Whether you are a teacher, teacher aide, SENCO, RTLB or Learning Support Coordinator, we're here to help.

Here’s a summary of how SPELD NZ can support educators.

Since the 1970s, we have turned around the lives of many thousands of children and adults. Our methods are research based and proven to greatly enhance educational and cognitive ability.

We offer diagnostic assessment and one-on-one, individualised tuition, resources and support for learners (see below).  We also provide NZQA-approved training to up-skill educators and for those looking to become SPELD NZ Teachers.

Ryan Attwood used to tune out at school. Learning vital skills has unleashed his creativity and motivation to learn.


Families can come directly to us or educators may like to help with referrals/membership forms.  Individual educators can also join as a Friend of SPELD NZ.

Strategies & Tools

Looking for strategies and tools to create a dyslexia-friendly classroom?
Here are some excellent ideas.

Inclusive Classroom

Expert teachers from two world leading dyslexia schools share their wisdom in this 7 minute video made by UK- based Made by Dyslexia.

MoE Resources

The Ministry of Education also provides detailed resources for educators on dyslexia, dyspraxia and Attention-Deficit Hyperactivity Disorder (ADHD).

If families are struggling to cover the costs of assessment and tuition, we may be able to help them with financial assistance. SPELD NZ also offers training and professional development for teachers, SENCOs, teacher aides and caregivers. We provide scholarships for training in some areas.

Our Assessors:

SPELD NZ Assessors hold an NZCER C Grade and have successfully completed the SPELD NZ assessor training course. Our assessors use the Woodcock-Johnson assessment tool. This is an internationally recognised, Australasian normed, assessment battery of cognitive & educational achievement. These assessments are accepted by NZQA for Special Assessment Conditions for NCEA examinations.

Our Teachers:

SPELD NZ Teachers use these assessments to create individual profiles of cognitive and educational achievement strengths and weaknesses for their students. From these profiles, individual teaching plans and term plans are developed to target students’ particular needs and strengths.

All SPELD NZ Teachers have completed our Level 5 NZQA-approved Certificate Course in Specific Learning Disabilities. They are fully qualified teachers with classroom experience.

The SPELD NZ Teacher’s programme may include:

  • multisensory approaches
  • phonic based programmes
  • repeated reading activities & games
  • comprehension strategies
  • written language activities
  • working memory activities & games
  • assistive technologies & keyboard skills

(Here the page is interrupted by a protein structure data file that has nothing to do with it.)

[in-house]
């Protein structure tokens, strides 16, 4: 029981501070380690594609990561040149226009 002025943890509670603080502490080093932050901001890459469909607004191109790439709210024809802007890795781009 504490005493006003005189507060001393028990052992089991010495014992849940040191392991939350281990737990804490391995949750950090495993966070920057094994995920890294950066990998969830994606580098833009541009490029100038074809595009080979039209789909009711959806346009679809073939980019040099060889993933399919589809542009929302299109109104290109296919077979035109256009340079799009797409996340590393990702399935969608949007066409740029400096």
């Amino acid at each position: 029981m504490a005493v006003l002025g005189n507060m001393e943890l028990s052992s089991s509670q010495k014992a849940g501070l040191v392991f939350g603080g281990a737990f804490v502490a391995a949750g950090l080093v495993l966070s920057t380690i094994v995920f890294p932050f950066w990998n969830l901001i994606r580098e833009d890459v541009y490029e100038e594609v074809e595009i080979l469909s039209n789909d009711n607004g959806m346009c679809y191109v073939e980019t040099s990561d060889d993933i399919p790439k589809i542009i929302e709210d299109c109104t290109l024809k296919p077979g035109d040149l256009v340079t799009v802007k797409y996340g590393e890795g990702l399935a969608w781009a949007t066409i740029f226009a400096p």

• maths and numeracy understanding

Many SPELD NZ Teachers are now invited to work with students in schools where there is appropriate space for one-on-one lessons.

Working collaboratively with SPELD NZ will help your school cater to the needs of students with disabilities and align with the proposals in the Government’s Draft Disability and Learning Support Plan.

Our courses and training

SPELD NZ offers NZQA-approved courses and professional development for teachers, special educational needs coordinators (SENCO), teacher aides, families and caregivers. We also host conferences and from time-to-time run community presentations and parent information evenings.

You are also welcome to call us on call 0800 773536.

Frequently asked questions by educators and families

What does a SPELD NZ assessment diagnose?

If you have serious concerns about your child’s learning abilities, the first vital step is a full diagnostic assessment. Once we’ve received your SPELD NZ membership fee and enrolment forms, we can refer you to one of our SPELD NZ Assessors.

We use the internationally recognised Woodcock-Johnson assessment. This can take up to four hours and is often split into two sessions. It identifies intellectual and educational strengths and weaknesses, and evaluates the skills involved in effective learning, such as:

  • Language and auditory skills
  • Visual skills and spatial awareness
  • Speed of processing
  • Short and long term memory
  • Reading, spelling and mathematics
  • Handwriting
  • Co-ordination and organisation
  • Attention, concentration and academic fluency

The report is written for both parents and professionals so it includes some technical language. However a clear summary is included and your SPELD NZ Assessor will be happy to answer any questions.

The assessment report will also help educational professionals working with you/your child to target the areas of weakness. It may also help your child access Special Assessment Conditions (SAC) in NCEA and Cambridge exams.

Please note: While the assessment does not diagnose behavioural conditions such as ADHD or ADD or Spectrum Disorders, assessors may note indications of these.

How do I get a SPELD NZ Teacher for my child and what does tuition involve?

If the Assessor’s report recommends one-to-one tuition, the next step is to contact your regional SPELD NZ Office. We have a national network of SPELD NZ Teachers and will aim to refer you to one who is based as close as possible to where you live. Usually lessons are one hour, once a week, during school terms. Teachers normally work from their homes or in some instances, tuition can take place at a child’s school.

All our teachers are qualified classroom teachers who’ve passed our 400 hour, NZQA-approved training course. Based on the assessment findings, they develop an individualised one-on-one teaching programme which uses a student’s strengths to build up their weaknesses.

What does it all cost?

Membership Fees